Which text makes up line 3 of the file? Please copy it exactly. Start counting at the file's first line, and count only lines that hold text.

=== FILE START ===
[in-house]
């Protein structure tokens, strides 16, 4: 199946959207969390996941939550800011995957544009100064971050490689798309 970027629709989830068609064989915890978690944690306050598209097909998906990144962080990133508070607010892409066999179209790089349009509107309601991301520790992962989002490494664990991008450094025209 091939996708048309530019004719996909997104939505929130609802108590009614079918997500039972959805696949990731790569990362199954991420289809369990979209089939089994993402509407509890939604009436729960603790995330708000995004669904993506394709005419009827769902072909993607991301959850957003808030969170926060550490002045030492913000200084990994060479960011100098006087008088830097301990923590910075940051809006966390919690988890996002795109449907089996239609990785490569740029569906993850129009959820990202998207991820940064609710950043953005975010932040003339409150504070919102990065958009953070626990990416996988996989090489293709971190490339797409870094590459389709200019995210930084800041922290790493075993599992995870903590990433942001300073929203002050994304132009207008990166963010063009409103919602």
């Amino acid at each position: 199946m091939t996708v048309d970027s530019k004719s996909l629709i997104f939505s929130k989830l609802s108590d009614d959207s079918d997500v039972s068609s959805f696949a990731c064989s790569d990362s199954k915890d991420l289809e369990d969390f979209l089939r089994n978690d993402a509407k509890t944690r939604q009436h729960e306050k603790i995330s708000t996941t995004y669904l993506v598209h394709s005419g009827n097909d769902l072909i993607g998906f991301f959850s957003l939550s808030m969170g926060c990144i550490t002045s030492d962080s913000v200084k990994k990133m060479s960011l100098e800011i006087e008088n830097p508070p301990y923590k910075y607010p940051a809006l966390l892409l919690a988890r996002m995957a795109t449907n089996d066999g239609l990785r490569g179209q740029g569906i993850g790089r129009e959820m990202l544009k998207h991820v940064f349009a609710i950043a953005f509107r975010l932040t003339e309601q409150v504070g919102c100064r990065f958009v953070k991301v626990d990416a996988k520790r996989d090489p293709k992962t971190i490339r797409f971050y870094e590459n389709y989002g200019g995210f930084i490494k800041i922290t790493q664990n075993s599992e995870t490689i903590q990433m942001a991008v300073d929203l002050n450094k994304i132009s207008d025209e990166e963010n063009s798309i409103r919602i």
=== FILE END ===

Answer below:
């Amino acid at each position: 199946m091939t996708v048309d970027s530019k004719s996909l629709i997104f939505s929130k989830l609802s108590d009614d959207s079918d997500v039972s068609s959805f696949a990731c064989s790569d990362s199954k915890d991420l289809e369990d969390f979209l089939r089994n978690d993402a509407k509890t944690r939604q009436h729960e306050k603790i995330s708000t996941t995004y669904l993506v598209h394709s005419g009827n097909d769902l072909i993607g998906f991301f959850s957003l939550s808030m969170g926060c990144i550490t002045s030492d962080s913000v200084k990994k990133m060479s960011l100098e800011i006087e008088n830097p508070p301990y923590k910075y607010p940051a809006l966390l892409l919690a988890r996002m995957a795109t449907n089996d066999g239609l990785r490569g179209q740029g569906i993850g790089r129009e959820m990202l544009k998207h991820v940064f349009a609710i950043a953005f509107r975010l932040t003339e309601q409150v504070g919102c100064r990065f958009v953070k991301v626990d990416a996988k520790r996989d090489p293709k992962t971190i490339r797409f971050y870094e590459n389709y989002g200019g995210f930084i490494k800041i922290t790493q664990n075993s599992e995870t490689i903590q990433m942001a991008v300073d929203l002050n450094k994304i132009s207008d025209e990166e963010n063009s798309i409103r919602i």